SCORE: Things to consider before hiring
A. Over the past 15 years, nearly two-thirds of new jobs have been generated by small businesses. Yours may be one of them. That's good news for your local economy, for your customers whose expectations for quality service are higher than ever, and for you, as you can focus your energies on other priorities.
If you're considering adding to this trend by expanding your work force, you want to be sure the people you hire are both qualified and committed to doing a good job. That said, it's easy to go into the hiring process with the best of intentions, and end up with results that fail to meet anyone's expectations.
So before you display the "Help Wanted" sign, literally and figuratively, give some thought to both your hiring goals and strategy for achieving them.
Do you really need additional help? It's great that your business is on a growth track, but is adding staff cost-effective? Reformulating processes or rearranging current employee responsibilities may be all that's necessary, at least for the short term, as long as it doesn't overburden your current workers.
Assess alternatives. If your needs don't match up with a new full-time position, creating one or more part-time positions may meet your needs and provide added flexibilities. Temp agencies can also help with short-term needs, with the added advantage of doing the screening work for you. Independent contractors and outsourcing may also be the answer.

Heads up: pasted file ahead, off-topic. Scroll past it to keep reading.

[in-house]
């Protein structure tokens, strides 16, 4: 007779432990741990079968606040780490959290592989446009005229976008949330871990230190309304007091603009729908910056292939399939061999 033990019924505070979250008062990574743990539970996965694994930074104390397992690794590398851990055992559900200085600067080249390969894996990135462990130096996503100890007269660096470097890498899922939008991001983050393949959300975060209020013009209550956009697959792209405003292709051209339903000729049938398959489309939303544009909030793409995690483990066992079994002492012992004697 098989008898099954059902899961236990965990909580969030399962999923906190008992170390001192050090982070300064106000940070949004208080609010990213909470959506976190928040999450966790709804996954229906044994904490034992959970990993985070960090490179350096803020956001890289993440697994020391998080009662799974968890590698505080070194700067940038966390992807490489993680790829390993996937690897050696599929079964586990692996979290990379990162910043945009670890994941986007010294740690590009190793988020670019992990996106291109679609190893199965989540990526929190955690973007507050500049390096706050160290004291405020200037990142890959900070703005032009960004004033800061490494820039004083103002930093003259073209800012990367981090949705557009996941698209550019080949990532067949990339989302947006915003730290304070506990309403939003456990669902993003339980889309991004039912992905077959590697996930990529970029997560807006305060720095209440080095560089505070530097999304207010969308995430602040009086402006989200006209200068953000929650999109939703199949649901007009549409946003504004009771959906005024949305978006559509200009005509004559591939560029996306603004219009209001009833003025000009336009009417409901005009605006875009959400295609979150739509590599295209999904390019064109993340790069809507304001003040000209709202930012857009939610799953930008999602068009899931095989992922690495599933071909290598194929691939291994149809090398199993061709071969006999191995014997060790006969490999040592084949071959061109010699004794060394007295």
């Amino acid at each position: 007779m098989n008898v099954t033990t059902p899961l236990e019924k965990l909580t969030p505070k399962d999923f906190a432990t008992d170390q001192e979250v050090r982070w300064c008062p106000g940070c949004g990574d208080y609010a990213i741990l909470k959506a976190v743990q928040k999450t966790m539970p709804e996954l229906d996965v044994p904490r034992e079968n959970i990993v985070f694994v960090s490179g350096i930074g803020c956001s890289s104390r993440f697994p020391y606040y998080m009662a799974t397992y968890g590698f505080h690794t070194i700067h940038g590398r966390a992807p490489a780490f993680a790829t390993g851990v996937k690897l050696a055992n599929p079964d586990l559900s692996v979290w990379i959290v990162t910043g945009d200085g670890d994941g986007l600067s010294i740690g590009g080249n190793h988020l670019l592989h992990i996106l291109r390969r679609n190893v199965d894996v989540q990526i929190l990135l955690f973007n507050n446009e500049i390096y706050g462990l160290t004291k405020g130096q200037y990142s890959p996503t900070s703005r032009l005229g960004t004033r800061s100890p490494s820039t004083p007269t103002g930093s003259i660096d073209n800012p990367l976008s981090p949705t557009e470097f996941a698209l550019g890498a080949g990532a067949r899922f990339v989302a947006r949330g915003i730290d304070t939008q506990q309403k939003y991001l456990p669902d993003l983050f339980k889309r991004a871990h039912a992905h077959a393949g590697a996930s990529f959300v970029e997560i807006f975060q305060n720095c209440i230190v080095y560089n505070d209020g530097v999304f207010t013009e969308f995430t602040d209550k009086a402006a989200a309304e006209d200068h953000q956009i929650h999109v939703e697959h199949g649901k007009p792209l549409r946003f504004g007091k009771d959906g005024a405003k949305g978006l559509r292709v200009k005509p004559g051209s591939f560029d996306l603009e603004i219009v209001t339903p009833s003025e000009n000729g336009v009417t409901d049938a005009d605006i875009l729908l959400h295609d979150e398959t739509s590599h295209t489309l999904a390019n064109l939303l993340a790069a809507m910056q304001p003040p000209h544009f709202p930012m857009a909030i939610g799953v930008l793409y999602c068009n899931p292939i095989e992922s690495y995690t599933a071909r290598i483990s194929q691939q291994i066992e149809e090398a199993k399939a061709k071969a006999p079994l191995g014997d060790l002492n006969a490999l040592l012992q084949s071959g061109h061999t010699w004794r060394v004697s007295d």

Define the job and what it takes to do it. Carefully consider the job's direct and associated responsibilities, and incorporate them into a written job description. Be careful with general titles such as administrative assistant or sales clerk, as they have different meanings to different people. Be reasonable about your expectations. Too stringent, and you limit your available talent pool; too low and you may be deluged with unqualified applicants.
Compensation counts. Even when jobs are scarce, people still expect a fair wage for a fair day's work. State and local chambers of commerce, employment bureaus and professional associations can help you determine appropriate wages and benefits. Also study comparable jobs in your industry to determine prevailing wage rates.
Attract attention. Promoting a job opening is no different from promoting your business; you must go to where the potential candidates are. Options include advertising in your local newspaper (both print and online editions), websites such as Craigslist or Monster.com, or with signs in your store, around the neighborhood or at nearby high schools and colleges. For jobs requiring specialized skills, consider utilizing trade magazines, industry-specific job banks and employment agencies. Also talk up the job opening among friends, neighbors, suppliers, customers and current employees.
This column is brought to you by the Merrimack Valley Chapter of SCORE, with nearly 70 current and former business executives available to provide free, confidential, one-on-one business mentoring and training workshops for area businesses. Call 666-7561 or visit merrimackvalley.score.org for information on mentoring, upcoming workshops and volunteer opportunities. SCORE is a national, non-profit organization and a resource partner of the U.S. Small Business Administration.
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